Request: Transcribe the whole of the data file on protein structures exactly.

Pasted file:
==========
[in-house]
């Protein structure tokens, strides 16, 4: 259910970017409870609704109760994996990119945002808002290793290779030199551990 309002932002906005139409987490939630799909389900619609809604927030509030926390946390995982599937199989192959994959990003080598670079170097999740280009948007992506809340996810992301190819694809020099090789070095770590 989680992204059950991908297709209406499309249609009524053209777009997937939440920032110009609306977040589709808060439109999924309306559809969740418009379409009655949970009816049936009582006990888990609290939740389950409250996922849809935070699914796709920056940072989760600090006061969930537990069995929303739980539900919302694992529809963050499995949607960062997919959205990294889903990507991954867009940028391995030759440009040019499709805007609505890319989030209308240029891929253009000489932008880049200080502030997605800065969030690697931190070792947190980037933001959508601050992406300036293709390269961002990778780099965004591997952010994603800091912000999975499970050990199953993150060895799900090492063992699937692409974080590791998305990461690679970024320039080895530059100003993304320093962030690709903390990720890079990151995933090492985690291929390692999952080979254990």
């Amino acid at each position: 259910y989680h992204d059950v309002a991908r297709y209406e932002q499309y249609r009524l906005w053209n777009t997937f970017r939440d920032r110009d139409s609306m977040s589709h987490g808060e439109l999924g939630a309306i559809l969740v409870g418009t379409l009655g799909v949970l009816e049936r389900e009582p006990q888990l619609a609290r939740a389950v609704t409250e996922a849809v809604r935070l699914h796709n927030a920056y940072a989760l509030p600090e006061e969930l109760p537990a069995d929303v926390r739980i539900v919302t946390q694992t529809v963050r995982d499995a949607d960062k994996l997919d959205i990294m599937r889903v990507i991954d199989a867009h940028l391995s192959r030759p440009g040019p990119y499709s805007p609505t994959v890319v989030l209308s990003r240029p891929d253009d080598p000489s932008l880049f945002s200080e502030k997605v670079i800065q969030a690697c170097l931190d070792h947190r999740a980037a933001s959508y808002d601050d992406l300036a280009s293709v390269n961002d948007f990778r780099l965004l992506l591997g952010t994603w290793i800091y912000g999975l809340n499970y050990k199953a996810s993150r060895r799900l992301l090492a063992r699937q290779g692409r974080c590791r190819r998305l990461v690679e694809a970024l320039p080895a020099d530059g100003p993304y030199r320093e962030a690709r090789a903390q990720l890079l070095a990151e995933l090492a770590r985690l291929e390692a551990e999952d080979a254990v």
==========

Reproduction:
[in-house]
């Protein structure tokens, strides 16, 4: 259910970017409870609704109760994996990119945002808002290793290779030199551990 309002932002906005139409987490939630799909389900619609809604927030509030926390946390995982599937199989192959994959990003080598670079170097999740280009948007992506809340996810992301190819694809020099090789070095770590 989680992204059950991908297709209406499309249609009524053209777009997937939440920032110009609306977040589709808060439109999924309306559809969740418009379409009655949970009816049936009582006990888990609290939740389950409250996922849809935070699914796709920056940072989760600090006061969930537990069995929303739980539900919302694992529809963050499995949607960062997919959205990294889903990507991954867009940028391995030759440009040019499709805007609505890319989030209308240029891929253009000489932008880049200080502030997605800065969030690697931190070792947190980037933001959508601050992406300036293709390269961002990778780099965004591997952010994603800091912000999975499970050990199953993150060895799900090492063992699937692409974080590791998305990461690679970024320039080895530059100003993304320093962030690709903390990720890079990151995933090492985690291929390692999952080979254990």
């Amino acid at each position: 259910y989680h992204d059950v309002a991908r297709y209406e932002q499309y249609r009524l906005w053209n777009t997937f970017r939440d920032r110009d139409s609306m977040s589709h987490g808060e439109l999924g939630a309306i559809l969740v409870g418009t379409l009655g799909v949970l009816e049936r389900e009582p006990q888990l619609a609290r939740a389950v609704t409250e996922a849809v809604r935070l699914h796709n927030a920056y940072a989760l509030p600090e006061e969930l109760p537990a069995d929303v926390r739980i539900v919302t946390q694992t529809v963050r995982d499995a949607d960062k994996l997919d959205i990294m599937r889903v990507i991954d199989a867009h940028l391995s192959r030759p440009g040019p990119y499709s805007p609505t994959v890319v989030l209308s990003r240029p891929d253009d080598p000489s932008l880049f945002s200080e502030k997605v670079i800065q969030a690697c170097l931190d070792h947190r999740a980037a933001s959508y808002d601050d992406l300036a280009s293709v390269n961002d948007f990778r780099l965004l992506l591997g952010t994603w290793i800091y912000g999975l809340n499970y050990k199953a996810s993150r060895r799900l992301l090492a063992r699937q290779g692409r974080c590791r190819r998305l990461v690679e694809a970024l320039p080895a020099d530059g100003p993304y030199r320093e962030a690709r090789a903390q990720l890079l070095a990151e995933l090492a770590r985690l291929e390692a551990e999952d080979a254990v």